A view of the indoor lounge area found in the lower deck of the ship's accommodation superstructure. Unlike that of the ORION III which was more modern, this one features old-school dark blue lounge seats, with several wooden tables attached to the floor.

Another view of the ship's indoor lounge area, which also has a small white cabin that serves as the ship's reception desk.

The dark blue lounge seats of the indoor lounge area seen once again.

I then headed to the middle deck of the shop's accommodation superstructure. There, I saw the outdoor area of the deck, which has several grey wooden benches attached to the floor and facing each other.

Another view of the benches found in the middle deck of the ship's accommodation superstructure.

A view of the upper deck of the ship's accommodation superstructure, which has the ship's bridge.

Right next to the AGIOS ELEFTHERIOS IV was the ORION III of Farmakoris-Villiotis NE, which was spending the first season of her career on the Rion-Antirrion line. Built in 2018 in Greece, she spent her first season on the Perama-Salamina line. She moved to the Megara-Salamina line in 2019, while in 2020 she once again returned to the Perama-Salamina, before being deployed on the Rion-Antirrion line in 2021.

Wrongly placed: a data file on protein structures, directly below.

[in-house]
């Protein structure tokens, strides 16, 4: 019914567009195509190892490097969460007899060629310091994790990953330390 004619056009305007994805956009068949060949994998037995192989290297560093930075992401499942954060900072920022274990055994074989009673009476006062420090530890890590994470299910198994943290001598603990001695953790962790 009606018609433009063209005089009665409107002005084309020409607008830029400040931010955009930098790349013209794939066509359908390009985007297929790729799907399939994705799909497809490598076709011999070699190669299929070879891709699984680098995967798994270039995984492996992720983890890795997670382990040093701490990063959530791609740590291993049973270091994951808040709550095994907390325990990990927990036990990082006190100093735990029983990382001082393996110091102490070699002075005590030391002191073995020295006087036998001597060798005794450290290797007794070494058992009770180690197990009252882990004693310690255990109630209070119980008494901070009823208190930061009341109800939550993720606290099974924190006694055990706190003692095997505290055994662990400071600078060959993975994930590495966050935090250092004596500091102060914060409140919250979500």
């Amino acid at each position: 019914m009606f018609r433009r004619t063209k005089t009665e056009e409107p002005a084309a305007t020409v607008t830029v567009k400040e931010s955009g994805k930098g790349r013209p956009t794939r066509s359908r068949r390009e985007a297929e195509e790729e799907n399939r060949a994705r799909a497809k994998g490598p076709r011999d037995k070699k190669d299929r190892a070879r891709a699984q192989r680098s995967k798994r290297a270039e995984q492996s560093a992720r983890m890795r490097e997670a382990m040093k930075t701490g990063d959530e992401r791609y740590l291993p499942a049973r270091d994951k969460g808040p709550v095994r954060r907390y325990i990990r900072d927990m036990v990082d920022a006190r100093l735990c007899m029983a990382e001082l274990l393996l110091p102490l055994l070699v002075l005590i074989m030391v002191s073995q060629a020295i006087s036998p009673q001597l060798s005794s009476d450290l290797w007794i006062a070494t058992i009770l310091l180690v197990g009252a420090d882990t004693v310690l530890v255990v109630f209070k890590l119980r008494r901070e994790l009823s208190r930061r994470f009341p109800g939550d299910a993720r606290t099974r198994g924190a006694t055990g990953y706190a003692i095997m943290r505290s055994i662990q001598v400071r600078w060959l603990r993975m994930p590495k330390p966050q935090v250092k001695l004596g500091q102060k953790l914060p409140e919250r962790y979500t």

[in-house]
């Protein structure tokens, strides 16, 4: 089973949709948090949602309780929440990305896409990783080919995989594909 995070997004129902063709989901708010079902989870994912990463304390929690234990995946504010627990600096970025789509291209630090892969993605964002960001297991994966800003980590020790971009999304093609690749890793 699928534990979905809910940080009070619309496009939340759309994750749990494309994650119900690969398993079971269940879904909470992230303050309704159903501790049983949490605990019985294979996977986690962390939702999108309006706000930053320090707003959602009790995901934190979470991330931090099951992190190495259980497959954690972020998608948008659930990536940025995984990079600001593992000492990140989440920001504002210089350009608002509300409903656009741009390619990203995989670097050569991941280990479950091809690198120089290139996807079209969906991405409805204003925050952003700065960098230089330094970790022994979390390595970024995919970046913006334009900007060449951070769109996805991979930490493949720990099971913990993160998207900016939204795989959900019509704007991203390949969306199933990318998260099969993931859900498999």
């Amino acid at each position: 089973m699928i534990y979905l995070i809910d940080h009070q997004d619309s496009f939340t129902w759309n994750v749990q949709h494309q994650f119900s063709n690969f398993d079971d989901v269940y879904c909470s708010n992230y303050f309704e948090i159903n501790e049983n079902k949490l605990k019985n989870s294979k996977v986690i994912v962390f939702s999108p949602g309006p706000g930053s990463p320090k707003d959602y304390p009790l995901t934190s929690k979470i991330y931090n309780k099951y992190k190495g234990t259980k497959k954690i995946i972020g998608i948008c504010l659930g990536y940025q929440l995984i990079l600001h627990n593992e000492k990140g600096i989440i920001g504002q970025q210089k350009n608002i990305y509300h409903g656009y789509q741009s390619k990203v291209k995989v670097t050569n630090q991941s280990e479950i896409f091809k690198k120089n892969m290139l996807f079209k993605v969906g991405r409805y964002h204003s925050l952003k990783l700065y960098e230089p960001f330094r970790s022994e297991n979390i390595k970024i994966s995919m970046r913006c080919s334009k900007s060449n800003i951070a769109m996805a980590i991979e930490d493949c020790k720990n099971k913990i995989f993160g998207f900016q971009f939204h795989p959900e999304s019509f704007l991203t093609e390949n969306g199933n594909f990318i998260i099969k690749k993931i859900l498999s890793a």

At about 13:25, I ended my very short stay in Antirrion, as the AGIOS ELEFTHERIOS IV left the port in order to head to Rion. Here is another view of the ORION III, on which I happened to be onboard just five minutes before taking this picture, as I traveled with her from Rion to Antirrion.

The ORION III seen resting in the port of Antirrion.

The ORION III seen in the port of Antirrion. Just like the AGIOS ELEFTHERIOS IV, she returned to the Perama-Salamina line following the completion of the 2021 season.

The ORION III was seen in Antirrion alongside the landing craft NIKOLAOS A of Anatoliotakis NE, which is one of the two landing craft that served the Rion-Antirrion line during the 2021 season.

The NIKOLAOS A seen alongside the ORION III in the port of Antirrion. While the latter was spending the first season of her career on the Rion-Antirrion line, the former was completing her twentieth consecutive season on that same service. Indeed, she has been operating there since 2002. Before that, she had spent the first 23 years of her career on the Preveza-Aktion line on the Ambracian Gulf. However, after the completion of the Preveza-Aktion Undersea Tunnel in 2002, the ship moved to the Rion-Antirrion line. As of today, she is the last landing craft to operate there, with the remaining ships being double-ended ferries.